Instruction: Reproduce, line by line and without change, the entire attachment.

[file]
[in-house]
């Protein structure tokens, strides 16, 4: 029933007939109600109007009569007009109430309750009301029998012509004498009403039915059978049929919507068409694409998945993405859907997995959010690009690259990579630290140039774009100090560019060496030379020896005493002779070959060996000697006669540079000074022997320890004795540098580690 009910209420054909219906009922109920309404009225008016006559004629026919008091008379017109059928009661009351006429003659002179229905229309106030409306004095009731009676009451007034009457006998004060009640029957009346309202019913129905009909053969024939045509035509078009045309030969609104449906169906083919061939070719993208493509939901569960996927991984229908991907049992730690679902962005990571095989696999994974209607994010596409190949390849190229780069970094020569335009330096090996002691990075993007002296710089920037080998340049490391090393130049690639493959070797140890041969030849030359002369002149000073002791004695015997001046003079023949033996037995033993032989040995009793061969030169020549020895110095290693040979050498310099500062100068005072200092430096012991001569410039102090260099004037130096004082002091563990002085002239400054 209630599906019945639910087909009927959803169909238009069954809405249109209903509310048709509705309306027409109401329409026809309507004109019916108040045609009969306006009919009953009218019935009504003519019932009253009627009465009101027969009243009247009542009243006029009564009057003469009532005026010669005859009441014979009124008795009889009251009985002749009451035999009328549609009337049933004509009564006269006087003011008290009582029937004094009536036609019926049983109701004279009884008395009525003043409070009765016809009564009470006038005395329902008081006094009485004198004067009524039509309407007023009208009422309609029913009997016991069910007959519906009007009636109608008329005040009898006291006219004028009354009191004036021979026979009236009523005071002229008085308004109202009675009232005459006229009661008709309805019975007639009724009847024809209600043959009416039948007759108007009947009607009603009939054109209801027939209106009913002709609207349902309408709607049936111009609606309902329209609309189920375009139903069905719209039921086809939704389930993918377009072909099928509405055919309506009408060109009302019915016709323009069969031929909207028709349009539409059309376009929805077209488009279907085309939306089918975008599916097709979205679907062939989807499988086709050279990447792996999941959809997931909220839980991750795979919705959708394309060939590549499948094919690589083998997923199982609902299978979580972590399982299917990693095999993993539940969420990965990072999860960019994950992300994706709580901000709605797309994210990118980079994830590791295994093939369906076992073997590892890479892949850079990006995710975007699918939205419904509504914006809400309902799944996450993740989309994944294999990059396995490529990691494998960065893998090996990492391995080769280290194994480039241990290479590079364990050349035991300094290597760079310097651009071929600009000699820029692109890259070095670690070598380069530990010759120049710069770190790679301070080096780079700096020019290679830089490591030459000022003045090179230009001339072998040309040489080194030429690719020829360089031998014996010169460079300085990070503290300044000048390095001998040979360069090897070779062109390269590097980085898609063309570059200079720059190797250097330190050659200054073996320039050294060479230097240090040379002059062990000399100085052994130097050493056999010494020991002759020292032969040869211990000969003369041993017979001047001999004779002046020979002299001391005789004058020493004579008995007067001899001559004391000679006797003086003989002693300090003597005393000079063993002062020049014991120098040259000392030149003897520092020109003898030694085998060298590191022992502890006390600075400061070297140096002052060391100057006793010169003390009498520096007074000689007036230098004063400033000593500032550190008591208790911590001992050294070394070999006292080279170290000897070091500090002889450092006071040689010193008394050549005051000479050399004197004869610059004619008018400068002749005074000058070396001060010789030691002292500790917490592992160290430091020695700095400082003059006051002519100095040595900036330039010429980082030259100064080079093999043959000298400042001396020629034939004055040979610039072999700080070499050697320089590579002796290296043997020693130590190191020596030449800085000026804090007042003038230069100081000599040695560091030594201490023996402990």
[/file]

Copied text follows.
[in-house]
């Protein structure tokens, strides 16, 4: 029933007939109600109007009569007009109430309750009301029998012509004498009403039915059978049929919507068409694409998945993405859907997995959010690009690259990579630290140039774009100090560019060496030379020896005493002779070959060996000697006669540079000074022997320890004795540098580690 009910209420054909219906009922109920309404009225008016006559004629026919008091008379017109059928009661009351006429003659002179229905229309106030409306004095009731009676009451007034009457006998004060009640029957009346309202019913129905009909053969024939045509035509078009045309030969609104449906169906083919061939070719993208493509939901569960996927991984229908991907049992730690679902962005990571095989696999994974209607994010596409190949390849190229780069970094020569335009330096090996002691990075993007002296710089920037080998340049490391090393130049690639493959070797140890041969030849030359002369002149000073002791004695015997001046003079023949033996037995033993032989040995009793061969030169020549020895110095290693040979050498310099500062100068005072200092430096012991001569410039102090260099004037130096004082002091563990002085002239400054 209630599906019945639910087909009927959803169909238009069954809405249109209903509310048709509705309306027409109401329409026809309507004109019916108040045609009969306006009919009953009218019935009504003519019932009253009627009465009101027969009243009247009542009243006029009564009057003469009532005026010669005859009441014979009124008795009889009251009985002749009451035999009328549609009337049933004509009564006269006087003011008290009582029937004094009536036609019926049983109701004279009884008395009525003043409070009765016809009564009470006038005395329902008081006094009485004198004067009524039509309407007023009208009422309609029913009997016991069910007959519906009007009636109608008329005040009898006291006219004028009354009191004036021979026979009236009523005071002229008085308004109202009675009232005459006229009661008709309805019975007639009724009847024809209600043959009416039948007759108007009947009607009603009939054109209801027939209106009913002709609207349902309408709607049936111009609606309902329209609309189920375009139903069905719209039921086809939704389930993918377009072909099928509405055919309506009408060109009302019915016709323009069969031929909207028709349009539409059309376009929805077209488009279907085309939306089918975008599916097709979205679907062939989807499988086709050279990447792996999941959809997931909220839980991750795979919705959708394309060939590549499948094919690589083998997923199982609902299978979580972590399982299917990693095999993993539940969420990965990072999860960019994950992300994706709580901000709605797309994210990118980079994830590791295994093939369906076992073997590892890479892949850079990006995710975007699918939205419904509504914006809400309902799944996450993740989309994944294999990059396995490529990691494998960065893998090996990492391995080769280290194994480039241990290479590079364990050349035991300094290597760079310097651009071929600009000699820029692109890259070095670690070598380069530990010759120049710069770190790679301070080096780079700096020019290679830089490591030459000022003045090179230009001339072998040309040489080194030429690719020829360089031998014996010169460079300085990070503290300044000048390095001998040979360069090897070779062109390269590097980085898609063309570059200079720059190797250097330190050659200054073996320039050294060479230097240090040379002059062990000399100085052994130097050493056999010494020991002759020292032969040869211990000969003369041993017979001047001999004779002046020979002299001391005789004058020493004579008995007067001899001559004391000679006797003086003989002693300090003597005393000079063993002062020049014991120098040259000392030149003897520092020109003898030694085998060298590191022992502890006390600075400061070297140096002052060391100057006793010169003390009498520096007074000689007036230098004063400033000593500032550190008591208790911590001992050294070394070999006292080279170290000897070091500090002889450092006071040689010193008394050549005051000479050399004197004869610059004619008018400068002749005074000058070396001060010789030691002292500790917490592992160290430091020695700095400082003059006051002519100095040595900036330039010429980082030259100064080079093999043959000298400042001396020629034939004055040979610039072999700080070499050697320089590579002796290296043997020693130590190191020596030449800085000026804090007042003038230069100081000599040695560091030594201490023996402990």